The value of having a wide lens at full zoom can’t be underestimated.
Overall very happy with it.
5:33 am - Wednesday, November 2, 2011
I have had this camera for about 4 months and while is is capable of taking some superb pictures, especially macro and super macro, the auto focus seems to be hit or miss. My old C2040 while not as sharp a lens edge to edge almost never took an out of focus picture. The manual focus also lack the inch-feet scale at the bottom of the display when focusing. One of the first pictures I tried to take was of the neihbors’ house with a end to end rain bow in the background and it just could not focus. Also their is far to much noise reduction in the jpegs, they look like a soft focus filter many times. If the sensor was all the great it would not have so much noise in the first place to need all the noise reduction. Videos also have a problem with auto focus, even when you stay on the same subject at about the same distance away.
12:59 am - Thursday, November 17, 2011
The M-Rock Mesa Verde(644) camera bag fits this camera perfectly. The Yosemite does not even though it’s listed for this camera.
1:08 am - Thursday, November 17, 2011
Hello. I was wondering about how you thought the camera functioned with external flash. Ive used the camera for half a year and is thinking of complementing it with external flash olympus 36R, do you think its worth the money? With the built in flash, Im a bit annyoed that the camera automatic sets values to S: 1/30 and A: 1,8. Is it possible to change these settings (Id like S to be at least 1/80)using external flash and still using TTL?
5:05 pm - Saturday, February 11, 2012
Ive had this camera for 3 months. I was attracted by the fast lens. Im not interested to much in the video, but it does work fine for short clips etc.
Ive been using this along side a Fuji x10. Well the result is it completely blows the x10 away. The reason is that the images produced by this are so natural and using the fast lens with the ND filter produces some really lovely pictures. Because of this the only post production ive done is the occasional crop. The x10 for me has been one of the most over hyped compacts ever.
Have a look at this link for some examples of my straight out the camera work (Moose69 is me).http://forums.steves-digicams.com/olympus/190772-new-xz-1-user-2.html
8:09 am - Saturday, July 14, 2012
I have learned much from this review and the comments. I never would have thought of using a beanbag as a platform for taking photos! I should have, as in the army I was trained to use sandbags for precise shooting. Anyway. I purchased this camera here in Beijing - with the invaluable help of a Chinese-speaking friend. Clearly I have not mined the depths of its capabilities. I, like others here, considered the cost difference between this camera and a DSLR. What decided it for me is that I ride a bicycle a lot. And, as did not purchase a GoPro to bring with me, I decided something resembling a high-end point-and-shoot would allow me to take some very good photos while riding my bike (something I do very carefully), while also using it for more detailed still photography.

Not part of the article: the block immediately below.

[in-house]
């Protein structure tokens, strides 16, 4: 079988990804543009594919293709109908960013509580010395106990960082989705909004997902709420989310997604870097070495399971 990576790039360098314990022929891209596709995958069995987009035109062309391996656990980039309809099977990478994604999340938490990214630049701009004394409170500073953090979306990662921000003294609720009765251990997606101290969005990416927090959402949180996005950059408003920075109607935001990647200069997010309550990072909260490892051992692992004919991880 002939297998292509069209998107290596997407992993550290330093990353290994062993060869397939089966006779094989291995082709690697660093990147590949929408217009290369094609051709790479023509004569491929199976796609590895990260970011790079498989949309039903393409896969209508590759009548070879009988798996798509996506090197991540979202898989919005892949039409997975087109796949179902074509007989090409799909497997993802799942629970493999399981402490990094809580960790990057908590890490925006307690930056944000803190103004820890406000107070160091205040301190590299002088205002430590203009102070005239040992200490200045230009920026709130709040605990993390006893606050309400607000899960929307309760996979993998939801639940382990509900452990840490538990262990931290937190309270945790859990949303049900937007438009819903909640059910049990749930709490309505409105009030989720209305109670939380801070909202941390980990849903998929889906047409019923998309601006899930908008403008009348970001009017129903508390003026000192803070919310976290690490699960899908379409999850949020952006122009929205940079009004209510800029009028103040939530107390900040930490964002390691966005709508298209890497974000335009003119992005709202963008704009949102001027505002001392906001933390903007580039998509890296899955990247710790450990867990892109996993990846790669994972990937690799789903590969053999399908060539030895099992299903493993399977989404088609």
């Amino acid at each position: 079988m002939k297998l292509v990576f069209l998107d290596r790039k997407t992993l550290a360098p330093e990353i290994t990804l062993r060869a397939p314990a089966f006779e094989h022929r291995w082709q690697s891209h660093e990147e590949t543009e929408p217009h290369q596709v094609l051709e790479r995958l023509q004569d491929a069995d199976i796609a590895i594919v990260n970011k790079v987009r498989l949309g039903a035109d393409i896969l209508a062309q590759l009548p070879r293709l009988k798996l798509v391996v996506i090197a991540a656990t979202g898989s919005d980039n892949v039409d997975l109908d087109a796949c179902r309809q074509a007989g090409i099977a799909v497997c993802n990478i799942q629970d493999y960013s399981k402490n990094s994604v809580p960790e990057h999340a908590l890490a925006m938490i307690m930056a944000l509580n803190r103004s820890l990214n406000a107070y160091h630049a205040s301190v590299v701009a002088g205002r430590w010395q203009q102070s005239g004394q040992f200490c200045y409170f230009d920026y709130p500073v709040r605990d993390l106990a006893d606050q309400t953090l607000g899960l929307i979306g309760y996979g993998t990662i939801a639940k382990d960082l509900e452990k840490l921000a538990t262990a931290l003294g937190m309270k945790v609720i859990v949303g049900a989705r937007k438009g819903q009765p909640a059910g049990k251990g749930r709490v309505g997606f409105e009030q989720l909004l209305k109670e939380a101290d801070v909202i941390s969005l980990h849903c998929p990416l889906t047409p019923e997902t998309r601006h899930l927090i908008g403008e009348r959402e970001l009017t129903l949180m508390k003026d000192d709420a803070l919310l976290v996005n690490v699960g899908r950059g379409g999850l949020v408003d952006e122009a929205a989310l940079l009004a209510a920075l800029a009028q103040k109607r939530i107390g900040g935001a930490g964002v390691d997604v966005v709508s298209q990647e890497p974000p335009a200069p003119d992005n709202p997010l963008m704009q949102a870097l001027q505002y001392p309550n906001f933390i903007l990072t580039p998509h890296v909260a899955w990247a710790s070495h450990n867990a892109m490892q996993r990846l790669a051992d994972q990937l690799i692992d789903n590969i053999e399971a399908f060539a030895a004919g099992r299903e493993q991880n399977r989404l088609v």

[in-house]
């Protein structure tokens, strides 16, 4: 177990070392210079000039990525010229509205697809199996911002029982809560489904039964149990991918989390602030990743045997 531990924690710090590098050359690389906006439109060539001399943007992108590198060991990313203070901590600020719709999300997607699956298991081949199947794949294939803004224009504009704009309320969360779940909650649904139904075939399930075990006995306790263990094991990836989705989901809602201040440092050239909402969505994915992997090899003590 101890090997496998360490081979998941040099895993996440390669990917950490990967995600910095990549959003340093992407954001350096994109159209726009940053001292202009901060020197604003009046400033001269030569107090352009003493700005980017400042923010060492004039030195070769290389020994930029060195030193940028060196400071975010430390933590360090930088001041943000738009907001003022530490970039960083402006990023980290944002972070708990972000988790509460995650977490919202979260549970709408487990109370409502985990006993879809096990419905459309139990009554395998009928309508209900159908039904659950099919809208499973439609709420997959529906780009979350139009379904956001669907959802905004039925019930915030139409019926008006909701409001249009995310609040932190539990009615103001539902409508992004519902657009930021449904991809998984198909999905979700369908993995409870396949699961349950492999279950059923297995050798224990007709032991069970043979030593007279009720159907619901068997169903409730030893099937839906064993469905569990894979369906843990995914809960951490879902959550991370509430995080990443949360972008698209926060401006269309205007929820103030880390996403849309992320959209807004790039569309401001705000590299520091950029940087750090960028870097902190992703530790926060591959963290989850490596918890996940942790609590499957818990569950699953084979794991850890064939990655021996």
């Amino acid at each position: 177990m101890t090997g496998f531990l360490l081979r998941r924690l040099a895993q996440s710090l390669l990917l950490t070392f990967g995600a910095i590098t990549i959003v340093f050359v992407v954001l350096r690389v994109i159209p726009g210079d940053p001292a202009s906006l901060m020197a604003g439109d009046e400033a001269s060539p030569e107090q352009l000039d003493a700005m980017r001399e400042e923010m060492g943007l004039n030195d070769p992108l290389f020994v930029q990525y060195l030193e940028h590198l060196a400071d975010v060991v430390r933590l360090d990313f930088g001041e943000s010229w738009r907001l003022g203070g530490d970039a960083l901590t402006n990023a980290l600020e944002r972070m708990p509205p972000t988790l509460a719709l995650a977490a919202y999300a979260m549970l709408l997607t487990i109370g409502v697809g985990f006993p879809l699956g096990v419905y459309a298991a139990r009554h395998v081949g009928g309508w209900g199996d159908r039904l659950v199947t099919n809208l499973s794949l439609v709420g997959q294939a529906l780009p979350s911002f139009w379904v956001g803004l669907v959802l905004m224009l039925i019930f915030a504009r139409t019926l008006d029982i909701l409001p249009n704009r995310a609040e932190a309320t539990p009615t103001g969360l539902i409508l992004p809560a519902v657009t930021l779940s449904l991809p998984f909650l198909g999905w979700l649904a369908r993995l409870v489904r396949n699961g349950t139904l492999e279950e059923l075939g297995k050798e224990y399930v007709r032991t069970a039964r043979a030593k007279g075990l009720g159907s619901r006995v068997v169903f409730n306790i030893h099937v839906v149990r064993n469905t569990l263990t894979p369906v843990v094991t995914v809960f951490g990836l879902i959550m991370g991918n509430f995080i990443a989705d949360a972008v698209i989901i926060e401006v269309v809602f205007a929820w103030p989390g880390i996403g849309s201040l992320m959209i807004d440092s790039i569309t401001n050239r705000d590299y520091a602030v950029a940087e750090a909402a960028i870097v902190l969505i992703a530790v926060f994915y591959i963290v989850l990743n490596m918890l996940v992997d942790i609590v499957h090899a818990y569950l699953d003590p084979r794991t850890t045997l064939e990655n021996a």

Question: I have not yet figured out if it is possible to use the built-in flash in other than the Auto Focus setting, or does this require an external flash?
3:55 am - Sunday, September 2, 2012
Peter—I’ve put together a list of XZ-1 tips at http://jon404.com/xz1tips.htm ... all kinds of stuff.
About the flash—if you are in A Aperture, S Shutter, or M Manual mode, you can adjust the flash intensity down to 1/64 of full power… perfect for adding a flick of light whenever you want. Also, indoors or outside in the dark—at as low as 1/16 power, you can use it to set off one or more inexpensive Yong-Nuo YN-460N optical slave flashes… which themselves can each be manually adjusted for intensity. Not so bad!
4:46 am - Sunday, September 2, 2012
I am very muc ha point and click person. Sadly I don’t have time at the moment to change this. I am looking for a fast point and click camera, for mostly capturing photos of kids, or scenery. Wound this be a good camera? I’m a bit lost with all the jargon
6:42 pm - Saturday, October 27, 2012
fi—the XZ-1 can be used in all-automatic “iAuto” mode… but from what you are saying, it wouldn’t be the best choice for you.
Suggest you go to a big-box store, like Target or Best Buy or Fry’s… and ask the clerk for a simple point ‘n shoot, and hold several of them until you find one you like. Don’t spen more than $150! They all work very well, for what you need.
The one thing about the XZ-1 that MIGHT make it best for you is the ‘bright’ f/1.8 lens. This lets it take pix in low light, often without a flash. It also has a VERY good fast auto-focus that works well in low light. Important for grab shots of kids! XZ-1 right now on Amazon—$199 (a REAL bargain!)
7:38 am - Sunday, October 28, 2012
Thanks for your tips.
And yes, Amazon *had* this gem for $199. I bought one just in time, they are now back at $349….
4:50 pm - Saturday, December 29, 2012
I was not able to find any reset to factory default setting. I have approached the olympus help desk and was advised this functionality is available from XZ-2 only. In this price category?? Disappointing. I would expect to be added to next firmware release.
Otherwise very satisfied with the camera / picture quality.
8:35 pm - Saturday, October 5, 2013
3 inch LCD,
Olympus XZ-1 Review,